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The Rise of Collaborative Automation

Industry 5.0 is ushering in an era of intelligent manufacturing, in which humans and machines collaborate within a smart factory setting.

Industry 5.0

Just as you grasp one smart manufacturing strategy, another methodology emerges to push the boundaries of knowledge further.

This has proved to be the case with Industry 4.0, where technologies such as sensors, wireless communication, and data analytics have boosted the efficiency and productivity of manufacturing processes. Industry 4.0 has been a hot topic for several years now and has helped drive increased digitalisation in industrial markets.

But technology never stands still. That explains the emergence of Industry 5.0 - a human-centric and more rounded version of previous approaches, with a far stronger emphasis on the collaborative link between humans and machines. According to its proponents, Industry 5.0 promises improved flexibility, a better work environment, and more sustainable operations. This potential for positive change makes Industry 5.0 an exciting prospect - in theory, at least.

Industry 5.0 in action

So, what is the real story? Is Industry 5.0 set to usher in an era of intelligent manufacturing where humans and machines collaborate harmoniously within a smart factory setting? Or is it just another concept based on marketing buzzwords with no practical application in the real world?

Industry 5.0 and Intelligent Manufacturing

Let us first establish an accurate and accessible description of the term Industry 5.0. While many variations exist in the public realm, it is perhaps research and technology TWI which does the best job of outlining it concisely:

“Industry 5.0, also known as the Fifth Industrial Revolution, is a new and emerging phase of industrialisation that sees humans working alongside advanced technology and AI-powered robots to enhance workplace processes. This is coupled with a more human-centric focus as well as increased resilience and an improved focus on sustainability."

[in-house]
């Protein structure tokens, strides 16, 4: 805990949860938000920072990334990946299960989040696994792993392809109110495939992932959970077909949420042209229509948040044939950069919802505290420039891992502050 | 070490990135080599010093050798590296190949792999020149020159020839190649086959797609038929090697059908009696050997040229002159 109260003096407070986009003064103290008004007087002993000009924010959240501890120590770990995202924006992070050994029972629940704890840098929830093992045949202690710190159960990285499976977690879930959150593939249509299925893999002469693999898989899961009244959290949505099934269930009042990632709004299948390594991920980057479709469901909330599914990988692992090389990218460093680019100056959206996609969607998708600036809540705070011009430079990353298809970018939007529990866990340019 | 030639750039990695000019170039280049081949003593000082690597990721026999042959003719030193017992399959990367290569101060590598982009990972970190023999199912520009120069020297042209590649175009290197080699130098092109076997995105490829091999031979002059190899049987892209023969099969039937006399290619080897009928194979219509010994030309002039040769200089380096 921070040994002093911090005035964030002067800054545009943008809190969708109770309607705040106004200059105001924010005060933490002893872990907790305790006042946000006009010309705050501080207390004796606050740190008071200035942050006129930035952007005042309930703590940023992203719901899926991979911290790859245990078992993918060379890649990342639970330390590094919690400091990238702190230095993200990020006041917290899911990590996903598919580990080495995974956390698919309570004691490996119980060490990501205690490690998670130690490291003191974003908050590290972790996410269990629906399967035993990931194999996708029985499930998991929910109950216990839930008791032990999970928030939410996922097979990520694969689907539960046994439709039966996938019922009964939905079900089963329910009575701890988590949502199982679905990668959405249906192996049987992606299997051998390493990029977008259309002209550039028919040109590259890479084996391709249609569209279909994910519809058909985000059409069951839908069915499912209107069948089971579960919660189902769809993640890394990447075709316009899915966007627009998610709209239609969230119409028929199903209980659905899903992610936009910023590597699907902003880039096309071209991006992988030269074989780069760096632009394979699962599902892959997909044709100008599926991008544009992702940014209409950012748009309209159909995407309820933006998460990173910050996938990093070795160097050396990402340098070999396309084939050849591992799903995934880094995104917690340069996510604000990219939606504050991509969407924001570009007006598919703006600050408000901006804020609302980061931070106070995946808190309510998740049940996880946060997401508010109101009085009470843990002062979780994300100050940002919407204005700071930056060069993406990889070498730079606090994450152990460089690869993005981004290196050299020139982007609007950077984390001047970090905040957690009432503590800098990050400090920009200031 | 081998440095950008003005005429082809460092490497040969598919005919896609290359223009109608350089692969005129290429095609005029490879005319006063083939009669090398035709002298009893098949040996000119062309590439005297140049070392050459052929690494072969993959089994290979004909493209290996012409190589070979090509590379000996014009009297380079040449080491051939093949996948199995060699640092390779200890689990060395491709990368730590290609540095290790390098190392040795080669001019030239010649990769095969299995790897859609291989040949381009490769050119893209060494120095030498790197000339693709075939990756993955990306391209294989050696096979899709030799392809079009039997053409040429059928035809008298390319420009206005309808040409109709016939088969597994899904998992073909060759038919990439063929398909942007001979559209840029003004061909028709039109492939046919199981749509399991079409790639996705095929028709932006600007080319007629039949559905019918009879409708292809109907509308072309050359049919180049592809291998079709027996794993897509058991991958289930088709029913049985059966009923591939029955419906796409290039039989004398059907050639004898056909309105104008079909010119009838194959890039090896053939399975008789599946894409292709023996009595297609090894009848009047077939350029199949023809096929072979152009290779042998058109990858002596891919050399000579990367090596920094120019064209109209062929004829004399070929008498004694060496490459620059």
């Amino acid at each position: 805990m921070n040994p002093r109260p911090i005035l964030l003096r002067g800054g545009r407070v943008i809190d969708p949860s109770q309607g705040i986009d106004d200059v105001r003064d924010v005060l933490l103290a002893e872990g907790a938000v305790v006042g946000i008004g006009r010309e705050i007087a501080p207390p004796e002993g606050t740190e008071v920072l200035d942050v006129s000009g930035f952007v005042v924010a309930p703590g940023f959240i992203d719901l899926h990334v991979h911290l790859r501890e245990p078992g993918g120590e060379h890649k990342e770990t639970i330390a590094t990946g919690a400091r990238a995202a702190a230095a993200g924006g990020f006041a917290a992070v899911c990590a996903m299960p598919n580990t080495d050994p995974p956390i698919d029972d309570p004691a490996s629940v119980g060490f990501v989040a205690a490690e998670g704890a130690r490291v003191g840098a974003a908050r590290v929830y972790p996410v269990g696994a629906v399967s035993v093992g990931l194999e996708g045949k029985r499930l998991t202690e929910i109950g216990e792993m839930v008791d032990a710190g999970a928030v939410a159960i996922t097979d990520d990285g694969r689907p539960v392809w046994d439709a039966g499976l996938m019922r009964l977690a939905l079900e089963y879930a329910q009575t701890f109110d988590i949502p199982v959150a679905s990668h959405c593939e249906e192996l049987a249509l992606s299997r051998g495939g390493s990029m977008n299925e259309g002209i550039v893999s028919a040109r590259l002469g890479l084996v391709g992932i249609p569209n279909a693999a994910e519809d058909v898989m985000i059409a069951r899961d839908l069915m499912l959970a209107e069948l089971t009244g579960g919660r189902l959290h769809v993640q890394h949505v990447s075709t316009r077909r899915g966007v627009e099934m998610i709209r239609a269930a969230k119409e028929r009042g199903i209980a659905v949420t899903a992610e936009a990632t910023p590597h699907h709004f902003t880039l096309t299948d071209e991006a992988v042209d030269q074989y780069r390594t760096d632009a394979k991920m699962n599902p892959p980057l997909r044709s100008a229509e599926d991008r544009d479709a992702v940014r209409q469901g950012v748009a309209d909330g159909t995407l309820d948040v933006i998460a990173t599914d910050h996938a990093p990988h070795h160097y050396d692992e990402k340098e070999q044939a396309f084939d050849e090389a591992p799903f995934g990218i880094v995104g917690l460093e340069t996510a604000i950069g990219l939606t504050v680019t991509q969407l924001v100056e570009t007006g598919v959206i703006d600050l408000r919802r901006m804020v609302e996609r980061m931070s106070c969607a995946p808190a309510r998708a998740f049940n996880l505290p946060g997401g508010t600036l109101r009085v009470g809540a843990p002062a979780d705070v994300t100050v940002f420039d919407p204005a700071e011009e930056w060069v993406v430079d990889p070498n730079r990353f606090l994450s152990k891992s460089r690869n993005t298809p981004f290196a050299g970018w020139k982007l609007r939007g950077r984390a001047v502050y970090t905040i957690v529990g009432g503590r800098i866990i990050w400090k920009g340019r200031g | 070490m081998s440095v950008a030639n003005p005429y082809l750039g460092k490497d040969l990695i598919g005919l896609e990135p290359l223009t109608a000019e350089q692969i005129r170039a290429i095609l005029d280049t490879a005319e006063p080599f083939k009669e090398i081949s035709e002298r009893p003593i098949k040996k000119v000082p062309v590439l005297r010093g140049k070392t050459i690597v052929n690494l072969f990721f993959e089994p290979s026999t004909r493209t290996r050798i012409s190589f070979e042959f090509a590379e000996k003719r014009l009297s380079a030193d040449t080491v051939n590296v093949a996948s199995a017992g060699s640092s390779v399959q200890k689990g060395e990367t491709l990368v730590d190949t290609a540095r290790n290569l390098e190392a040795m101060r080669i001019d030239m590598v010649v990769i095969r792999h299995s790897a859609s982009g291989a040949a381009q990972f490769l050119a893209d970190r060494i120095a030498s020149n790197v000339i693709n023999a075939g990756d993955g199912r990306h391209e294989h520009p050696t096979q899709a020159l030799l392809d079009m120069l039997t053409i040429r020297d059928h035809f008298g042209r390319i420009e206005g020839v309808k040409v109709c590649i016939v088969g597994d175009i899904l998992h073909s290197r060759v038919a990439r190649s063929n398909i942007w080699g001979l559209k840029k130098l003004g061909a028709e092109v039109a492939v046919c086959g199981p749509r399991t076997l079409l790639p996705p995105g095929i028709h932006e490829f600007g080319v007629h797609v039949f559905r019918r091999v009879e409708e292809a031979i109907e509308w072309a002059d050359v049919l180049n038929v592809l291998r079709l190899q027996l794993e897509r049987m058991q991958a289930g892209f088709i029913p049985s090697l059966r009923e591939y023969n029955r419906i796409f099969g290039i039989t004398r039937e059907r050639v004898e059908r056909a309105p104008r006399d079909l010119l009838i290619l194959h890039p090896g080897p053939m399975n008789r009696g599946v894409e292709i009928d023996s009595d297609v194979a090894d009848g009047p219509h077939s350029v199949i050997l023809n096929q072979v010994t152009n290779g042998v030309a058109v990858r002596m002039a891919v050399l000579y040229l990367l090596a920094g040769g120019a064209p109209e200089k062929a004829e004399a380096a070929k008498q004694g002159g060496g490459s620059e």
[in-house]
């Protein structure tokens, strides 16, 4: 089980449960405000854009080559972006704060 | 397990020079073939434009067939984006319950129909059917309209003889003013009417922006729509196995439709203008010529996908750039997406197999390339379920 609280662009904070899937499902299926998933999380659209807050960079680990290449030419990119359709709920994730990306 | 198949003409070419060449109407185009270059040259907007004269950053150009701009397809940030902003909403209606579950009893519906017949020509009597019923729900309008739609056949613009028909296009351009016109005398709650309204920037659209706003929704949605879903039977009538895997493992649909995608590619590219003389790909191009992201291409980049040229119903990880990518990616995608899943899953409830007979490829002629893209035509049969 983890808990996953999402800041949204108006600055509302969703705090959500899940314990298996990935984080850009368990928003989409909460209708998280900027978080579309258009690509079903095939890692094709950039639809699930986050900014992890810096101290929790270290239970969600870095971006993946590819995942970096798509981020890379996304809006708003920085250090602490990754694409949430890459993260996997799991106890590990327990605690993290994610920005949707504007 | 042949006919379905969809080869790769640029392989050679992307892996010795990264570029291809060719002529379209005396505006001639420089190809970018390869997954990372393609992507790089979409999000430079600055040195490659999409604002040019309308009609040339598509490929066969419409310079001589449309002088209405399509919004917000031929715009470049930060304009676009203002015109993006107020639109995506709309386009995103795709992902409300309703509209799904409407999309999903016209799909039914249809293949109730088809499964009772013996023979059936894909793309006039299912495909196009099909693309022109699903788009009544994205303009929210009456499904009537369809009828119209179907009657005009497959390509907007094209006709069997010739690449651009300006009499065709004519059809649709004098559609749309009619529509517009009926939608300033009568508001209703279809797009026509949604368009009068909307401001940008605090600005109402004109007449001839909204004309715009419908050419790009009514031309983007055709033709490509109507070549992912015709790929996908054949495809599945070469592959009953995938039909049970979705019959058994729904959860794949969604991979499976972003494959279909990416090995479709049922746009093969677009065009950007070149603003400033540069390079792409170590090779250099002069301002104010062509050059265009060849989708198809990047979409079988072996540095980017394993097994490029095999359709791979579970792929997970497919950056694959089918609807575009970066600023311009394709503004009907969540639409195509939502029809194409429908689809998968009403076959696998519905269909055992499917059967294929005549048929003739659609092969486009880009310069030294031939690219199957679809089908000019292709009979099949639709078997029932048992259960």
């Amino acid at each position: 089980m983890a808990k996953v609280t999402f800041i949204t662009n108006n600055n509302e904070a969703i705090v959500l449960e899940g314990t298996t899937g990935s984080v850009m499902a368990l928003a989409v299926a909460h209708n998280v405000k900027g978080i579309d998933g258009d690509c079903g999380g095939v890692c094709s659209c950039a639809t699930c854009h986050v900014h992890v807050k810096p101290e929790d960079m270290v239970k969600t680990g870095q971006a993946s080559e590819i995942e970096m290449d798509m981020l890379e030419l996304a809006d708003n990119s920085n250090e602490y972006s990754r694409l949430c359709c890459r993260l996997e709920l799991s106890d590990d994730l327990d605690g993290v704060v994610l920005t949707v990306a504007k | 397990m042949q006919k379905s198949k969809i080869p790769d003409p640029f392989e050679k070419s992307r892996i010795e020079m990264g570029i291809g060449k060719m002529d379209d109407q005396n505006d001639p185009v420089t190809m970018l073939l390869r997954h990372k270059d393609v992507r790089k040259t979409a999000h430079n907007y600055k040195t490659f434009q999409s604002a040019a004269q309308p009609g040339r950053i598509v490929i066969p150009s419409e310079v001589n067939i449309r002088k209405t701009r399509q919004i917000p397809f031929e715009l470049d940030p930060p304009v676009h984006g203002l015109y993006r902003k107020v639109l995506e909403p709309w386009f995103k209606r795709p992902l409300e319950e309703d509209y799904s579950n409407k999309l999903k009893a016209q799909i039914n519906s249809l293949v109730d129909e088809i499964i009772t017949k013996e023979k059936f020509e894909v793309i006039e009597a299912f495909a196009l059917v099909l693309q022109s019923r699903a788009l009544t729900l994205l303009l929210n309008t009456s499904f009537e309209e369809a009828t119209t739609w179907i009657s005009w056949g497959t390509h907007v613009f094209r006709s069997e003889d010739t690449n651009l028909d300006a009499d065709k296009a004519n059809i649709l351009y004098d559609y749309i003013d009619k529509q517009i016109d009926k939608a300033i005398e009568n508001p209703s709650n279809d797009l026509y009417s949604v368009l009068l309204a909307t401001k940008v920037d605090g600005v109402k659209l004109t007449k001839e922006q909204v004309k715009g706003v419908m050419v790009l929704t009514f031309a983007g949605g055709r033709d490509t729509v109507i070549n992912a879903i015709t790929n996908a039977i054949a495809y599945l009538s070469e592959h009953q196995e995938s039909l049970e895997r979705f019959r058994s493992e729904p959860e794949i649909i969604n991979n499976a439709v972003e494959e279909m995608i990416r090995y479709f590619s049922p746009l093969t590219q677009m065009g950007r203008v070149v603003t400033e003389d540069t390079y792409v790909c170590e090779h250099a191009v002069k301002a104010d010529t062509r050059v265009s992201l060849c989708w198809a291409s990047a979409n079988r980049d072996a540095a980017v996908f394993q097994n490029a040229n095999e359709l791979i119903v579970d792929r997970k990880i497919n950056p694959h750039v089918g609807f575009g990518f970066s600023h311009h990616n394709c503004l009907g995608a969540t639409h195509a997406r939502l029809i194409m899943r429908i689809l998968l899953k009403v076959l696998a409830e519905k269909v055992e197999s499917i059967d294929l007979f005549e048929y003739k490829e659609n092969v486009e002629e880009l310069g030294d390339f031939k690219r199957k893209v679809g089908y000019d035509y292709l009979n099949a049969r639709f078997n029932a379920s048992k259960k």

“Encompassing more than just manufacturing, this new phase builds upon the fourth industrial revolution (Industry 4.0) and is enabled by developments in IT that include facets such as artificial intelligence, automation, big data analytics, the Internet of Things, machine learning, robotics, smart systems, and virtualisation.” (Source: TWI)

It is not just TWI that is talking about Industry 5.0. The European Commission also believes it will be a crucial driver in the economic and societal transitions, putting industry at the heart of digital and green advances. The Commission has published a detailed report - entitled Industry 5.0, a Transformative Vision for Europe – which explains how the concept advances previous methodologies. The report says:

Industry 4.0 is:

  • Centred around enhanced efficiency through digital connectivity and artificial intelligence
  • Technology that is centred around the emergence of cyber-physical objectives